Reception

Pop Culture Shock's Katherine Dacey compares the manga's artwork to those of Keiko Nishi’s "with its slightly stylized character designs, delicate linework, and sparing use of screentone."[25] Manga Life's Ysabet Reinhardt MacFarlane commends the manga for its "detailed and very easy to follow" artwork.[26] Mania.com's Sakura Eries criticises the manga for its "not very compelling" protagonists.[27] Later reviews by Sakura Eries criticises the manga, which was published in 1996, for its "futuristic anachronism" of the story that is set in 2021. Eries comments that the scenarios would seem dated in the post 9/11 world. She also criticised the manga for its unrealistic plot.[28][29]

References

  1. 1.0 1.1 Script error
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  3. "Go! Comi Starts A.I Revolution, CMX Offers Presents". Anime News Network. 2007-06-25. Retrieved 2009-01-04. 
  4. "A-I Revolution - Volume 1". Go! Comi. Retrieved 2009-01-04. 
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  6. "A-I Revolution - Volume 2". Go! Comi. Retrieved 2009-01-04. 
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  8. "A-I Revolution - Volume 3". Go! Comi. Retrieved 2009-01-04. 
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  10. "A-I Revolution - Volume 4". Go! Comi. Retrieved 2009-01-04.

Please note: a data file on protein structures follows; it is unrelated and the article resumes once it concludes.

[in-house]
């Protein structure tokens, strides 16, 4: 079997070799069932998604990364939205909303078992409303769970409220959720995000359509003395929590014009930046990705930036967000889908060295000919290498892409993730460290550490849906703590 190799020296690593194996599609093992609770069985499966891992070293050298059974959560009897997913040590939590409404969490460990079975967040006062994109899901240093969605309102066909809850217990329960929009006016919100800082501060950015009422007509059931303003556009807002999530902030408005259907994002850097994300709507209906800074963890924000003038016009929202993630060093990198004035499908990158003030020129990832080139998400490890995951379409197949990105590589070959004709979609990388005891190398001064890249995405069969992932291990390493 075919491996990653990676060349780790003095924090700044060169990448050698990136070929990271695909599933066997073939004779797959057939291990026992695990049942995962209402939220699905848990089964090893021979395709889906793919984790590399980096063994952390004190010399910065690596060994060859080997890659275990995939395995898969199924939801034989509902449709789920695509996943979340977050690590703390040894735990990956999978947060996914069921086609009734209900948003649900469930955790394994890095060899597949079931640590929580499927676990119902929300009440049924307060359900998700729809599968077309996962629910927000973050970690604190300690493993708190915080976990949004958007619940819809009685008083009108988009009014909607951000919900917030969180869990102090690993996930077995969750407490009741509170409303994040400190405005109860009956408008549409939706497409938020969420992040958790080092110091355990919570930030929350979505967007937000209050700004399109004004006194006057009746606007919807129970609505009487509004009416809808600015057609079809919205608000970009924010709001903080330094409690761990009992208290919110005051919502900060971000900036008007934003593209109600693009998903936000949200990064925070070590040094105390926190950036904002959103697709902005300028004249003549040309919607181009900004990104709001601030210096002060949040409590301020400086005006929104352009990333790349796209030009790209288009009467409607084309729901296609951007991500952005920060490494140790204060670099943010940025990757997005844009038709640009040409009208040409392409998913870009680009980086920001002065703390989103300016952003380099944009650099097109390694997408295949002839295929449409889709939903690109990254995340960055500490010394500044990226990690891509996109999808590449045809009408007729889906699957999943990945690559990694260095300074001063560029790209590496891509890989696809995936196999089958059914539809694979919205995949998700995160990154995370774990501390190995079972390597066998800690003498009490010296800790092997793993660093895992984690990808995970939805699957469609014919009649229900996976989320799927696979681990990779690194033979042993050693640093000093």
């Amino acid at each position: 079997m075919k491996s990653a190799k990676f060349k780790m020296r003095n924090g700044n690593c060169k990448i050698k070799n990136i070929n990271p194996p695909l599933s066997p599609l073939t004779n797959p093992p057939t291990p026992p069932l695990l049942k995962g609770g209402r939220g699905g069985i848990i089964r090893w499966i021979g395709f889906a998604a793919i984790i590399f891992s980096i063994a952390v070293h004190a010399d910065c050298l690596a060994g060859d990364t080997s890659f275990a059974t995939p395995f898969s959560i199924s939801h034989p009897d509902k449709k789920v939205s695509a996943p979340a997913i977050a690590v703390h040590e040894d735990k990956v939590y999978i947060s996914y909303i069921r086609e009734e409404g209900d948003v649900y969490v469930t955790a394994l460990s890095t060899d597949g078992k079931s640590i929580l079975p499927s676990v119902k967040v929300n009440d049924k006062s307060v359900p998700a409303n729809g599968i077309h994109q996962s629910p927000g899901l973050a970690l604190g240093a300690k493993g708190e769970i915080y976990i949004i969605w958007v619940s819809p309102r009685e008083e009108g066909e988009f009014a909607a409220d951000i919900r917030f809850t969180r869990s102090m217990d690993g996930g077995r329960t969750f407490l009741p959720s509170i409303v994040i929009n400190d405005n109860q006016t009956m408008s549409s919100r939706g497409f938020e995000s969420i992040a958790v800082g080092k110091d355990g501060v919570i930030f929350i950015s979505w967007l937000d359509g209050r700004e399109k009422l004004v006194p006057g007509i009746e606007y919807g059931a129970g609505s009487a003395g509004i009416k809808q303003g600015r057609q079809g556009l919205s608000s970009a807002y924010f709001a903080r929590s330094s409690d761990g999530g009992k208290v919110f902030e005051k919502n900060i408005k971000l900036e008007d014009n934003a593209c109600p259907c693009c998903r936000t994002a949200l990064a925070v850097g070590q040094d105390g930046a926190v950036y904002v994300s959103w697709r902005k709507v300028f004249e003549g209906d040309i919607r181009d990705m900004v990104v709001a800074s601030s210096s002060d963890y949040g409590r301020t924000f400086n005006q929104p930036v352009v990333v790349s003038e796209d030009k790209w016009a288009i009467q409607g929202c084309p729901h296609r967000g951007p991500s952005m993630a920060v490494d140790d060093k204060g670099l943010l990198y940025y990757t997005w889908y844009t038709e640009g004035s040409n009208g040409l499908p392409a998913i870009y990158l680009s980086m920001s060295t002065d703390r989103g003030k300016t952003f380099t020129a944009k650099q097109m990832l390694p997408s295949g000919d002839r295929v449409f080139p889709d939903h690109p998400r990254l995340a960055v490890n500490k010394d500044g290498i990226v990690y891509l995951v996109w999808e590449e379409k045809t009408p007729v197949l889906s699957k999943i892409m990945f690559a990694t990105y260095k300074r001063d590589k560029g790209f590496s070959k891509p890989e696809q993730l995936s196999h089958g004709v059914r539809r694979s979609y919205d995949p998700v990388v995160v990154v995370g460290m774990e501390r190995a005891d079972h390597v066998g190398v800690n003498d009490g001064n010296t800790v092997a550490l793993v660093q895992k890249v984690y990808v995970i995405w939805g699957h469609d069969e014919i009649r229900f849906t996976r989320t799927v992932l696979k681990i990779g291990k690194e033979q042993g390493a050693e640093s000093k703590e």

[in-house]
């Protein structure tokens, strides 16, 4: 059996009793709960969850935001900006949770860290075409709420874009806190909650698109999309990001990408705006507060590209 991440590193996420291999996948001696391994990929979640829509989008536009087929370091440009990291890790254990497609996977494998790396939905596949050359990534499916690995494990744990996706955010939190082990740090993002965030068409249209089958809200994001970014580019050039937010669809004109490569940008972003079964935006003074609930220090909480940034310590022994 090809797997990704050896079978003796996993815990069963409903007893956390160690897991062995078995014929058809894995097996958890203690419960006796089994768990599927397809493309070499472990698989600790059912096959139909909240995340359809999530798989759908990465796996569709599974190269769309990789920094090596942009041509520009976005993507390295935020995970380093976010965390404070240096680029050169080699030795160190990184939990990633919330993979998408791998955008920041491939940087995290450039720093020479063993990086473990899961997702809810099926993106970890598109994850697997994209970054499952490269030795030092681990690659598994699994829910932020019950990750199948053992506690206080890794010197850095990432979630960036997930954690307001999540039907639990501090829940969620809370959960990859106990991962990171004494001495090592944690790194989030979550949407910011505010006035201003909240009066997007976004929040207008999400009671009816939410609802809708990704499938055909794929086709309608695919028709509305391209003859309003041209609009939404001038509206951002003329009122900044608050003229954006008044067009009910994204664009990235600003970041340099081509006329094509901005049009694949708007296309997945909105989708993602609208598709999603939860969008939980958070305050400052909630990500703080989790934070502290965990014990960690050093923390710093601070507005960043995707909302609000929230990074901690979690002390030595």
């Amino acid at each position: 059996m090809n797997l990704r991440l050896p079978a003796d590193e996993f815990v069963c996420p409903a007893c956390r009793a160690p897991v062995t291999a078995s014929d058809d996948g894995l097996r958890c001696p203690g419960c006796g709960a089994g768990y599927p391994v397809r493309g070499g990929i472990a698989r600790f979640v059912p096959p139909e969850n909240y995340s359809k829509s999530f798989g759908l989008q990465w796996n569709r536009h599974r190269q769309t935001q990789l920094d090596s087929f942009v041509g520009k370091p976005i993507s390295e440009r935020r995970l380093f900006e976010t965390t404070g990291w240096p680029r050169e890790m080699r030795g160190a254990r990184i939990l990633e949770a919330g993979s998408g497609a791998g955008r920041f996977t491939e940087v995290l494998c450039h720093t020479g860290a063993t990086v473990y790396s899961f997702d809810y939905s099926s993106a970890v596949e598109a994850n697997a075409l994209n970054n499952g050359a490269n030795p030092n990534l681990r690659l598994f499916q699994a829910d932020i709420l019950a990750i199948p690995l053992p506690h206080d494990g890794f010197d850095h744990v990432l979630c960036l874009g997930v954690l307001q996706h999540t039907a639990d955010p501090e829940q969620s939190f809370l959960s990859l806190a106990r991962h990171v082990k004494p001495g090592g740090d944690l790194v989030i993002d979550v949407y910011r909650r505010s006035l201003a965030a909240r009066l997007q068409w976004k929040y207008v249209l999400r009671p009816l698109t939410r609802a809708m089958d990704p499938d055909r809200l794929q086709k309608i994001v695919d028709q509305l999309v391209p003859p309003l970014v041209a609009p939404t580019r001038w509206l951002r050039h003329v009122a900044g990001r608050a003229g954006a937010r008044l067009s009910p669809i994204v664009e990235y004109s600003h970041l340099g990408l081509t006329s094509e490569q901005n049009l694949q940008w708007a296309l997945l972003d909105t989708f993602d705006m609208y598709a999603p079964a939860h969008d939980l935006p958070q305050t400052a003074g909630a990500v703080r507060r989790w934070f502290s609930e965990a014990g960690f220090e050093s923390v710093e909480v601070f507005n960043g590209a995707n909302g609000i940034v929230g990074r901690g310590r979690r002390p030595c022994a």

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  12. "A-I Revolution Volume 5 (A.I. Revolution) (Paperback)". Amazon.com. Retrieved 2009-01-21. 
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  14. "A-I Revolution Volume 6 (A.I. Revolution) (Paperback)". Amazon.com. Retrieved 2009-01-21. 
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  25. Dacey, Katherine (March 4, 2008). "A.I. Revolution, Vol. 1". Pop Culture Shock. Retrieved 2009-02-27. 
  26. MacFarlane, Ysabet Reinhardt. "A.I. Revolution v1-3". Manga Life. Retrieved 2009-03-20. 
  27. Eries, Sakura (March 20, 2008). "A.I. Revolution Vol. #01". Mania.com. Retrieved 2009-03-20. 
  28. Eries, Sakura (May 06, 2008). "A.I. Revolution Vol. #02". Mania.com. Retrieved 2009-05-24.  Check date values in: |date= (help)
  29. Eries, Sakura (July 21, 2008). "A.I. Revolution Vol. #03". Mania.com. Retrieved 2009-05-24. 

External links